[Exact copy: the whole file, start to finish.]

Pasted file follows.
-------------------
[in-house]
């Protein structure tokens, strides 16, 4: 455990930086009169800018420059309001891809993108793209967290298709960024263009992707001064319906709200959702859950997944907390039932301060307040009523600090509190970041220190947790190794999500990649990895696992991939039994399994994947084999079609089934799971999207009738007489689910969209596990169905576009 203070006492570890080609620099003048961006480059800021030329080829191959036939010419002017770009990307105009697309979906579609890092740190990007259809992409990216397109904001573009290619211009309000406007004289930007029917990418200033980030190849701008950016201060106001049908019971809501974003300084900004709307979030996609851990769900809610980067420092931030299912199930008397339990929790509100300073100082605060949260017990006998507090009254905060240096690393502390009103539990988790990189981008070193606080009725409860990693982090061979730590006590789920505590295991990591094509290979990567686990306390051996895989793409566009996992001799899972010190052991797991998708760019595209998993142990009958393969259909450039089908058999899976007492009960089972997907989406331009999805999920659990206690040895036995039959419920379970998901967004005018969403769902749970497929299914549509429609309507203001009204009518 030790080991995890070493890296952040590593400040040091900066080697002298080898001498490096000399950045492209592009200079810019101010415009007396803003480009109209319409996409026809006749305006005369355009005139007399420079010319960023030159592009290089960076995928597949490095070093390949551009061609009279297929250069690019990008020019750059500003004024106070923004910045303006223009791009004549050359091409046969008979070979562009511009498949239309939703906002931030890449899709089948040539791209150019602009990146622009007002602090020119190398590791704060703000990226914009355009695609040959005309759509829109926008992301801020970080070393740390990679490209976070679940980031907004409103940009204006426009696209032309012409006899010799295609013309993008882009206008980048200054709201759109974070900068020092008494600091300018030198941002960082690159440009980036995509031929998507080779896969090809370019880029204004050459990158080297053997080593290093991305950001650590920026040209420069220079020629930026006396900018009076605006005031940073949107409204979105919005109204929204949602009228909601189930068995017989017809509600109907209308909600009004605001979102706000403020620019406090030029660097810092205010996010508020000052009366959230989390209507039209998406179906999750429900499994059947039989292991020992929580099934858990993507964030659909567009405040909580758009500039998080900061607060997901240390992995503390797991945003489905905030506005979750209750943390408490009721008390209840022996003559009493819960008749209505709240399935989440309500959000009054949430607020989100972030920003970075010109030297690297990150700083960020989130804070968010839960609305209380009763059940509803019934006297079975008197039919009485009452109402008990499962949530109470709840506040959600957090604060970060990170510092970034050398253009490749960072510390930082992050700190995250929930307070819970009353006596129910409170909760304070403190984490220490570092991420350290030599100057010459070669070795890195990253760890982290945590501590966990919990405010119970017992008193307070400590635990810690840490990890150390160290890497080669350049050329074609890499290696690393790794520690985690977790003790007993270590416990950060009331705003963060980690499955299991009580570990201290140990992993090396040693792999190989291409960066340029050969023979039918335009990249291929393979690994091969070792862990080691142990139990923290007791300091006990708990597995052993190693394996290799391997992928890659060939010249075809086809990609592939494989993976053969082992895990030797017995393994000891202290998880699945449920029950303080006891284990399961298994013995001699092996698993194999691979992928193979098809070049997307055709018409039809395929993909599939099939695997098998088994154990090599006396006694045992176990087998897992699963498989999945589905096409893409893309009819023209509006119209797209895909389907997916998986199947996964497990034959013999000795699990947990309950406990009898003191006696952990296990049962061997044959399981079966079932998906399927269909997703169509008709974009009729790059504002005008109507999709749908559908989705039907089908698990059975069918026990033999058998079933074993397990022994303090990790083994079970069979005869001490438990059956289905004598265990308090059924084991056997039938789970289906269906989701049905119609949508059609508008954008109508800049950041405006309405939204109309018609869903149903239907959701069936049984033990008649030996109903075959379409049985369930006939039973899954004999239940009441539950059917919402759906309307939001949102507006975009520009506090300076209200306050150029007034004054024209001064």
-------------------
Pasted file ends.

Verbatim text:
[in-house]
């Protein structure tokens, strides 16, 4: 455990930086009169800018420059309001891809993108793209967290298709960024263009992707001064319906709200959702859950997944907390039932301060307040009523600090509190970041220190947790190794999500990649990895696992991939039994399994994947084999079609089934799971999207009738007489689910969209596990169905576009 203070006492570890080609620099003048961006480059800021030329080829191959036939010419002017770009990307105009697309979906579609890092740190990007259809992409990216397109904001573009290619211009309000406007004289930007029917990418200033980030190849701008950016201060106001049908019971809501974003300084900004709307979030996609851990769900809610980067420092931030299912199930008397339990929790509100300073100082605060949260017990006998507090009254905060240096690393502390009103539990988790990189981008070193606080009725409860990693982090061979730590006590789920505590295991990591094509290979990567686990306390051996895989793409566009996992001799899972010190052991797991998708760019595209998993142990009958393969259909450039089908058999899976007492009960089972997907989406331009999805999920659990206690040895036995039959419920379970998901967004005018969403769902749970497929299914549509429609309507203001009204009518 030790080991995890070493890296952040590593400040040091900066080697002298080898001498490096000399950045492209592009200079810019101010415009007396803003480009109209319409996409026809006749305006005369355009005139007399420079010319960023030159592009290089960076995928597949490095070093390949551009061609009279297929250069690019990008020019750059500003004024106070923004910045303006223009791009004549050359091409046969008979070979562009511009498949239309939703906002931030890449899709089948040539791209150019602009990146622009007002602090020119190398590791704060703000990226914009355009695609040959005309759509829109926008992301801020970080070393740390990679490209976070679940980031907004409103940009204006426009696209032309012409006899010799295609013309993008882009206008980048200054709201759109974070900068020092008494600091300018030198941002960082690159440009980036995509031929998507080779896969090809370019880029204004050459990158080297053997080593290093991305950001650590920026040209420069220079020629930026006396900018009076605006005031940073949107409204979105919005109204929204949602009228909601189930068995017989017809509600109907209308909600009004605001979102706000403020620019406090030029660097810092205010996010508020000052009366959230989390209507039209998406179906999750429900499994059947039989292991020992929580099934858990993507964030659909567009405040909580758009500039998080900061607060997901240390992995503390797991945003489905905030506005979750209750943390408490009721008390209840022996003559009493819960008749209505709240399935989440309500959000009054949430607020989100972030920003970075010109030297690297990150700083960020989130804070968010839960609305209380009763059940509803019934006297079975008197039919009485009452109402008990499962949530109470709840506040959600957090604060970060990170510092970034050398253009490749960072510390930082992050700190995250929930307070819970009353006596129910409170909760304070403190984490220490570092991420350290030599100057010459070669070795890195990253760890982290945590501590966990919990405010119970017992008193307070400590635990810690840490990890150390160290890497080669350049050329074609890499290696690393790794520690985690977790003790007993270590416990950060009331705003963060980690499955299991009580570990201290140990992993090396040693792999190989291409960066340029050969023979039918335009990249291929393979690994091969070792862990080691142990139990923290007791300091006990708990597995052993190693394996290799391997992928890659060939010249075809086809990609592939494989993976053969082992895990030797017995393994000891202290998880699945449920029950303080006891284990399961298994013995001699092996698993194999691979992928193979098809070049997307055709018409039809395929993909599939099939695997098998088994154990090599006396006694045992176990087998897992699963498989999945589905096409893409893309009819023209509006119209797209895909389907997916998986199947996964497990034959013999000795699990947990309950406990009898003191006696952990296990049962061997044959399981079966079932998906399927269909997703169509008709974009009729790059504002005008109507999709749908559908989705039907089908698990059975069918026990033999058998079933074993397990022994303090990790083994079970069979005869001490438990059956289905004598265990308090059924084991056997039938789970289906269906989701049905119609949508059609508008954008109508800049950041405006309405939204109309018609869903149903239907959701069936049984033990008649030996109903075959379409049985369930006939039973899954004999239940009441539950059917919402759906309307939001949102507006975009520009506090300076209200306050150029007034004054024209001064």